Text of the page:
“There were only ten days until the Lunar New Year. My two children were very young,” said Cao Suqin, her eyes misty as she reminisced. “My family was ripped apart. One of my children was sent to my mother-in-law, the other was sent to my mother. I was imprisoned.”
Cao, now 53 years-old and a new resident of New York, recounts the beginning of the end of her life in the land in which she was raised, and that turned on her when its ruling party realized its ideologies could not cage her.
In 1999, the Chinese Communist Party launched a state-wide suppression of Falun Dafa, a spiritual discipline which upholds the tenets of truth, compassion, and forbearance. Falun Dafa enjoyed immense popularity in China from the early 1990s, with over 70 million people practicing before the persecution began, according to government estimates cited by Western media at the time.
Like Cao, those who subscribe to this belief have been persecuted by the Chinese communist regime through to the present day.
When the crackdown began, Cao, then 33, journeyed to Beijing to spread the truth about her faith and expose the lies proliferated in state-run media.
Her activities did not go unnoticed, and on Nov. 8, 1999, Cao was kidnapped from her home and held in a detention center for 50 days. During this time, she was starved alongside other Falun Dafa practitioners.
Less than a month after her release, she was imprisoned again in an illegal labour camp. This three year ordeal saw Cao, a prisoner of conscience, housed with inmates consisting of drug users and prostitutes.
“When I arrived at the labour camp, the inmates beat me. The first time, eleven of them threw me on the ground,” Cao told The Epoch Times. “They punched and kicked me.”
“The police officers pretended nothing was happening. People go to police stations for protection. They do not protect me; they watch as others beat me to death.
“They [the inmates] stabbed my hands with hooked needles until the wounds bulged.
“Sometimes the drug users and prostitutes in the prison would force me into a corner and hit my face. Sometimes they forced me onto a bed and used pliers to hit my knees, and to clamp my breasts. They tortured me until I wanted to die…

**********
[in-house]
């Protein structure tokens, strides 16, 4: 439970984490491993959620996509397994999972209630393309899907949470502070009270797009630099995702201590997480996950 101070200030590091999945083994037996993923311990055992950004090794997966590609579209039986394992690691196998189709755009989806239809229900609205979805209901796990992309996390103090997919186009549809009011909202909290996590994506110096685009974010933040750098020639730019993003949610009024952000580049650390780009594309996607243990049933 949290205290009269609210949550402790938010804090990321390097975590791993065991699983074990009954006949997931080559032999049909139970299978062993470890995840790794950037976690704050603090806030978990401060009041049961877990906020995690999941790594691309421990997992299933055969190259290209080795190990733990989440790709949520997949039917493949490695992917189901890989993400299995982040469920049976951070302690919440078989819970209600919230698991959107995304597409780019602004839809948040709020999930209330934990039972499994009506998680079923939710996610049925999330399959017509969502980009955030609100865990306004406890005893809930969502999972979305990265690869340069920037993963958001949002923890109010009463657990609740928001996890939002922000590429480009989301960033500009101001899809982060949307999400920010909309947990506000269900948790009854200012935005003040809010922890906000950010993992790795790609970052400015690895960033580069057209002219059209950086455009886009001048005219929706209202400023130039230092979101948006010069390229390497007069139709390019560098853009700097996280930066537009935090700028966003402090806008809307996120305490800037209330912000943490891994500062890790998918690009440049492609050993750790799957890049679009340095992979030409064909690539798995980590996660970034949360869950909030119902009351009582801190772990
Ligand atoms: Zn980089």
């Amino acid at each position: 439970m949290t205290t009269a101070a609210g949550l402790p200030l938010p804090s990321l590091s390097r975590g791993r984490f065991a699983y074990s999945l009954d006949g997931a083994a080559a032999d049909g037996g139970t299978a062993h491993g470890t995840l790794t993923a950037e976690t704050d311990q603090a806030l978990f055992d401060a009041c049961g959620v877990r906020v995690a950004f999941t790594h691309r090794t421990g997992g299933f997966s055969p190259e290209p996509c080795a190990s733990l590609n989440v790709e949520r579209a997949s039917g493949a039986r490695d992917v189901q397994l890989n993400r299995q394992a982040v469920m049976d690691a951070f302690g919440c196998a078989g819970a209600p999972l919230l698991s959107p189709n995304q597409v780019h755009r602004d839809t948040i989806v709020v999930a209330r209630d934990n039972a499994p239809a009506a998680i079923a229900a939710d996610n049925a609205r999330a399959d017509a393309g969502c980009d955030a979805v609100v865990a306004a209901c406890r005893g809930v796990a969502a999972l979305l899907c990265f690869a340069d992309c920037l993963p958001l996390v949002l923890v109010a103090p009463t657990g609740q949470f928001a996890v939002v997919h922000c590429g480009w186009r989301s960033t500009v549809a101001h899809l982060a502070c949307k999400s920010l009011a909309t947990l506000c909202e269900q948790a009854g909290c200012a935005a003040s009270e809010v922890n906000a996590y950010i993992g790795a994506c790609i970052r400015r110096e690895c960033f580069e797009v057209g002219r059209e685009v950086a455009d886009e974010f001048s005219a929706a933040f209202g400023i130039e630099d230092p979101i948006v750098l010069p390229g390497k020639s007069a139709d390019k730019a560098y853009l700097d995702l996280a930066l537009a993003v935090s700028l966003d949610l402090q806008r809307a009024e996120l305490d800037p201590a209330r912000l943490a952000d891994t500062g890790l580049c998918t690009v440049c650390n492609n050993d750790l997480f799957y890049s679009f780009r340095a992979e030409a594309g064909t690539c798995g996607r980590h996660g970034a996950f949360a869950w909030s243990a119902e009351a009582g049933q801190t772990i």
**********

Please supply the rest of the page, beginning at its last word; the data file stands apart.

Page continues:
“Once, they tried to throw me off the second floor. They stopped when I cried out.”
Every day, Cao was forced to make wigs to meet a daily quota that required her to work for up to 18 hours a day.
When her sister visited her, she was shocked by how emaciated Cao looked.
“Every night I kept my eyes open … afraid that someone would …”
The police told Cao she would be released if she wrote a statement renouncing her faith. They ordered her to go out and convince others to also stop practicing.
“I asked them—what did I do wrong? They said: ‘Give up your beliefs—then there is nothing wrong.’
“I said, ‘You want me to give up my faith? Not even if you execute me.’ It’s because of my beliefs that I am able to be a good person.
“I wrote nothing for them.”
Cao was regularly harassed by police even after she was released from the labour camp.
On Nov. 3, 2006, moments after her children arrived home, a group of police officers kicked down the door.
“When they came inside, they acted like bandits. My children were shocked.”
The police searched her home for Falun Dafa materials, without providing any documentation authorizing their trespass. Following the search, they demanded that Cao accompany them to the police station.
Cao asked to be allowed to change out of her sleepwear first, and was refused. The police told her she would be released after a short questioning.
Instead, they drove her to a detention center. “At the detention center, the men there pulled at my sleepwear … it was mortifying.”
“When I was young, I loved my country. I loved the Communist Party,” Cao said. “But then …”
In the short span of a few years, Cao’s rose-colored glasses had shattered, and finally, one day, her husband sat her down. “You should go,” he said. “If you stay, they will never stop harassing you.”
On March 9, 2019, Cao arrived in the United States.
“It felt like returning to pre-1999. Before 1999, being able to study Dafa with others freely, practice its exercises. That’s why, somehow, it feels like home here.”
I called my husband and he said: “For each day Falun Gong is persecuted in China, do not come back.
“Spread the truth in that place.”
With reporting by Eva Fu